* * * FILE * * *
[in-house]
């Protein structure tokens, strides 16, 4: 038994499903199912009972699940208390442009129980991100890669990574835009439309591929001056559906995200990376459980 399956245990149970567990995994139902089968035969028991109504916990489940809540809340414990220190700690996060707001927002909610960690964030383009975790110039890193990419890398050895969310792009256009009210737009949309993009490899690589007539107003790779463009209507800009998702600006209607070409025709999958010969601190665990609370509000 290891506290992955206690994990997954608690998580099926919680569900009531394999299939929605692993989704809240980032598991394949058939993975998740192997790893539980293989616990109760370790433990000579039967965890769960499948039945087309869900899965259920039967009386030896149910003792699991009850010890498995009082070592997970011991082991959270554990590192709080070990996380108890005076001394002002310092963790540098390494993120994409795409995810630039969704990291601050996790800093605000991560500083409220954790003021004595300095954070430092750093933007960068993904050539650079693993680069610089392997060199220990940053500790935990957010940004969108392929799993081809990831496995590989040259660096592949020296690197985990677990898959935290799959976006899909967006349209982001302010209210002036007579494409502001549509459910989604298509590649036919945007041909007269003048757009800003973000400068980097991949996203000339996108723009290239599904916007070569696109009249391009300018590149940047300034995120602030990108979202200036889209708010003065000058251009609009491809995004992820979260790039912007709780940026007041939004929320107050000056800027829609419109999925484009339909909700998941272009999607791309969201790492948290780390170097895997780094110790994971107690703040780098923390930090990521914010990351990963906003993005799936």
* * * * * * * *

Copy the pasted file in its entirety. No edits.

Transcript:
[in-house]
């Protein structure tokens, strides 16, 4: 038994499903199912009972699940208390442009129980991100890669990574835009439309591929001056559906995200990376459980 399956245990149970567990995994139902089968035969028991109504916990489940809540809340414990220190700690996060707001927002909610960690964030383009975790110039890193990419890398050895969310792009256009009210737009949309993009490899690589007539107003790779463009209507800009998702600006209607070409025709999958010969601190665990609370509000 290891506290992955206690994990997954608690998580099926919680569900009531394999299939929605692993989704809240980032598991394949058939993975998740192997790893539980293989616990109760370790433990000579039967965890769960499948039945087309869900899965259920039967009386030896149910003792699991009850010890498995009082070592997970011991082991959270554990590192709080070990996380108890005076001394002002310092963790540098390494993120994409795409995810630039969704990291601050996790800093605000991560500083409220954790003021004595300095954070430092750093933007960068993904050539650079693993680069610089392997060199220990940053500790935990957010940004969108392929799993081809990831496995590989040259660096592949020296690197985990677990898959935290799959976006899909967006349209982001302010209210002036007579494409502001549509459910989604298509590649036919945007041909007269003048757009800003973000400068980097991949996203000339996108723009290239599904916007070569696109009249391009300018590149940047300034995120602030990108979202200036889209708010003065000058251009609009491809995004992820979260790039912007709780940026007041939004929320107050000056800027829609419109999925484009339909909700998941272009999607791309969201790492948290780390170097895997780094110790994971107690703040780098923390930090990521914010990351990963906003993005799936």